How Should CEOs Deal With Stress?

Recently, the health of Steve Jobs, the CEO of Apple, has raised a national discussion. Many people think that his [...]

August 25 2008 by Bin Yang


Recently, the health of Steve Jobs, the CEO of Apple, has raised a national discussion. Many people think that his health is not his private matter because so many others depend upon him. Some even raise a stock security issue. Forbes has pointed out that the Apple CEO turned to cancer removal surgery eight months after the diagnosis. Would there be less unfortunate issues to begin with if we could take better care of ourselves?

When talking about leadership, people usually do not think about sustainability at times of unexpected change, intense stress, illness or injury. Unfortunately, life is full of unexpected challenges, which can disable our mind, or even take away our success. It takes a different set of skills to sustain our optimal creativity and health than to utilize them. It is important to have both. An unfortunate outcome not only affects one person, but also our family, partners, colleagues, employees and more.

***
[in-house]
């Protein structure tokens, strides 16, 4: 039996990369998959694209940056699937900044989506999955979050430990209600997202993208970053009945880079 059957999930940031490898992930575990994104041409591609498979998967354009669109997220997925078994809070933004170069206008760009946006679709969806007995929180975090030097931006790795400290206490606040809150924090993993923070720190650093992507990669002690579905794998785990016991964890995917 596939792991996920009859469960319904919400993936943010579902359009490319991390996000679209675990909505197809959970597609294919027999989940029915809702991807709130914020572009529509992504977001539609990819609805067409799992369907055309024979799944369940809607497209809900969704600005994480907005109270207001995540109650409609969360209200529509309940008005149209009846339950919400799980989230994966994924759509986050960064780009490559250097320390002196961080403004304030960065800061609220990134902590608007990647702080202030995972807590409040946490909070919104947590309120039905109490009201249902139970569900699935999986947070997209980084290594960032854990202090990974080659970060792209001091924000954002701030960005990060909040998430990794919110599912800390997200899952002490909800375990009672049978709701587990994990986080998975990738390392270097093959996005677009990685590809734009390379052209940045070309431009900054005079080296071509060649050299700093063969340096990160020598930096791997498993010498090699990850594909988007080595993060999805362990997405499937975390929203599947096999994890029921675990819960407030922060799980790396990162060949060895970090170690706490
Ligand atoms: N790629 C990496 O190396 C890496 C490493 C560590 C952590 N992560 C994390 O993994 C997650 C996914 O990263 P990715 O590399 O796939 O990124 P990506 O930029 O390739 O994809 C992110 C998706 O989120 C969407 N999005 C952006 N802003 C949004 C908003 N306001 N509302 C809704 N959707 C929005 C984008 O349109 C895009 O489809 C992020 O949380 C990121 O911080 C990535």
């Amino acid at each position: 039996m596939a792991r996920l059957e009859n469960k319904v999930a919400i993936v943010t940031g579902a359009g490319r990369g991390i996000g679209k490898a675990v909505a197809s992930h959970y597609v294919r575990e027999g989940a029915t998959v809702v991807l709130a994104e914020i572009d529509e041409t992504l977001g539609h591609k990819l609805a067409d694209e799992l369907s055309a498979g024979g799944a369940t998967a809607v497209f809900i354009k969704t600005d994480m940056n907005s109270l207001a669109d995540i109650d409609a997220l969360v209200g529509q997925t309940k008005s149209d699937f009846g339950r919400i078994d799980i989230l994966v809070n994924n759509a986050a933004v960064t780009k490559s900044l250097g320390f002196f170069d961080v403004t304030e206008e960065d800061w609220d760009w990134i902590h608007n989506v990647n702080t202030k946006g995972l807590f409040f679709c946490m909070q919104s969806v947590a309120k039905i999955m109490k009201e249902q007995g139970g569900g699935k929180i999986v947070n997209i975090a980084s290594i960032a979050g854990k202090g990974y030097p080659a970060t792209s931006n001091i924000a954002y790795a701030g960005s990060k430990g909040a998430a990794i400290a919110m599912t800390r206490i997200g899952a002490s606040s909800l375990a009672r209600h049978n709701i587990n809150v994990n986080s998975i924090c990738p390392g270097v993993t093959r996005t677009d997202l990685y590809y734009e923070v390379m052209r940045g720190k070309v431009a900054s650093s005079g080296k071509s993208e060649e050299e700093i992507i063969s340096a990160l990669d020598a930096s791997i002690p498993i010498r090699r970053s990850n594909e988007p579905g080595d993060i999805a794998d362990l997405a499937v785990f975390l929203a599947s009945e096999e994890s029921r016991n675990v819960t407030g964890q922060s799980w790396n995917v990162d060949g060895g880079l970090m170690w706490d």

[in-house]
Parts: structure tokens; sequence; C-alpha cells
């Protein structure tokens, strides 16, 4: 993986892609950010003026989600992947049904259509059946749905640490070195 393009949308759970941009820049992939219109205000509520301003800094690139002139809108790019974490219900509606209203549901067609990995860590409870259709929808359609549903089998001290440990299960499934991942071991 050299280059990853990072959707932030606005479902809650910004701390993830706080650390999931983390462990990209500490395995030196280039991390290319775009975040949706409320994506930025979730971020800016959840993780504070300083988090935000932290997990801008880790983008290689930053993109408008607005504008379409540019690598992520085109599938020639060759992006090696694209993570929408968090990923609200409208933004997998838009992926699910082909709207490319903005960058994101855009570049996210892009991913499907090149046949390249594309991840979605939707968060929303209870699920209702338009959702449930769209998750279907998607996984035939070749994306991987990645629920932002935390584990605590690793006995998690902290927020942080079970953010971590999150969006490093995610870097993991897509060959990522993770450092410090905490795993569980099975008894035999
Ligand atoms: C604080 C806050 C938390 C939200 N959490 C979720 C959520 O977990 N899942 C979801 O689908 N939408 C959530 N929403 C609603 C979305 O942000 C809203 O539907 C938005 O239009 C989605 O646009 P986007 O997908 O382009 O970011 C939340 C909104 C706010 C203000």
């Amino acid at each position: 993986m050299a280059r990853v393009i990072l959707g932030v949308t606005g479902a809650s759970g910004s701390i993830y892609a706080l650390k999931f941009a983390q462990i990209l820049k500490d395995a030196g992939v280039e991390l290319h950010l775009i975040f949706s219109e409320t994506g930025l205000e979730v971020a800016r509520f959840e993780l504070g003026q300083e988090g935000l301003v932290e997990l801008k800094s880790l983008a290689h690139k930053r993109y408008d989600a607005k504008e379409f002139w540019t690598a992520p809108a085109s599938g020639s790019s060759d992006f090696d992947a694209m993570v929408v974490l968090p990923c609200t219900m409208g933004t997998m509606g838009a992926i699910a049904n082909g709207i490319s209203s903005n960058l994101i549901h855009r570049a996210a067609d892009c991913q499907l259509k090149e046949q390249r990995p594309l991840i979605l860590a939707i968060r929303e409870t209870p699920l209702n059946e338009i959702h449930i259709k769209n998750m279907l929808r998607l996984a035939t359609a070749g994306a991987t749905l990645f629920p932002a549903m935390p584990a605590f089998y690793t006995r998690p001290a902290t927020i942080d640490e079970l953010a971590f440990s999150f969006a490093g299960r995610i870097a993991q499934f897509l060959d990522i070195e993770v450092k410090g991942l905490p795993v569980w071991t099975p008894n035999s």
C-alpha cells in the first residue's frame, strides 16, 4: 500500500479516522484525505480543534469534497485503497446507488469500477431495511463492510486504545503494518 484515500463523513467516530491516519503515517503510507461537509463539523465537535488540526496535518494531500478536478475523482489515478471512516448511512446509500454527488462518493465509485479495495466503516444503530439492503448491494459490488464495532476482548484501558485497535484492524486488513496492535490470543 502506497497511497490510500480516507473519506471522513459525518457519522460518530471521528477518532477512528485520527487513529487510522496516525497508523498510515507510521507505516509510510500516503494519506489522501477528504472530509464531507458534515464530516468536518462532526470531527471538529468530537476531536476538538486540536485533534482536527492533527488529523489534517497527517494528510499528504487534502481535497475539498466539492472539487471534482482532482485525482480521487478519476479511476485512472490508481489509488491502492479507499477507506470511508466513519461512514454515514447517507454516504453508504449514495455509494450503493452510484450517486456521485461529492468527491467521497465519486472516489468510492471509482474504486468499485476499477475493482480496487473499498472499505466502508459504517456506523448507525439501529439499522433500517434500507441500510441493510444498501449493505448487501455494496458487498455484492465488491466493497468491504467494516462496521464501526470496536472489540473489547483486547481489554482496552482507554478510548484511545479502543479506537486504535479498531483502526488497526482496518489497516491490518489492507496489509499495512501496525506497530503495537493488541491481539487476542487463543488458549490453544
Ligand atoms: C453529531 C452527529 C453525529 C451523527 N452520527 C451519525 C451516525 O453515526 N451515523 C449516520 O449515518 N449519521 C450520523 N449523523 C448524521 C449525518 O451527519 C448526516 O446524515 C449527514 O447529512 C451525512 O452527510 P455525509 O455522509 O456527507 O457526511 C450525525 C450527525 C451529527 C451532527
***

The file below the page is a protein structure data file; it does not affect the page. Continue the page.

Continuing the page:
People tend to count on doctors for their health. However, how we handle illnesses before and after seeing doctors can mean life or death, recovery or disability. Although I had excellent medical training, I could have lost my mother had I not questioned the Intensive Care Unit (ICU) physicians after a tragic auto-accident. My mother suffered a cervical-2 fracture. Even after five weeks of intensive care, she could not get off of the ventilator. Her ICU physicians “concluded” that she would be ventilator-dependent for the rest of her life. My mother refused to live on a machine. I never doubted the ICU physicians. But at the last moment, I chose to do my own assessment and found that she did not breathe efficiently. Through a new way of breathing I taught her, my mother was taken off the ventilator successfully after only three days! In another example, a prestigious rehab center had some very well known experts in severe brain injury (SBI). These experts concluded that the poor impulse control secondary to SBI was incurable since they could not find the cure. A resident physician with a history of SBI had one unfortunate incident. These experts linked the incident with her past injury, and concluded that she had a poor impulse control and could not handle stress. They took away her residency training at the last minute even through her references from clinical training prior were excellent. Instead of telling her their reasoning, they told her something else, which has caused her a huge waste of time and money. In fact, the victim had found a way to correct the impulse control. But to these experts, if they could not find the cure, no one could! And they abandoned their own victim when their support was needed most!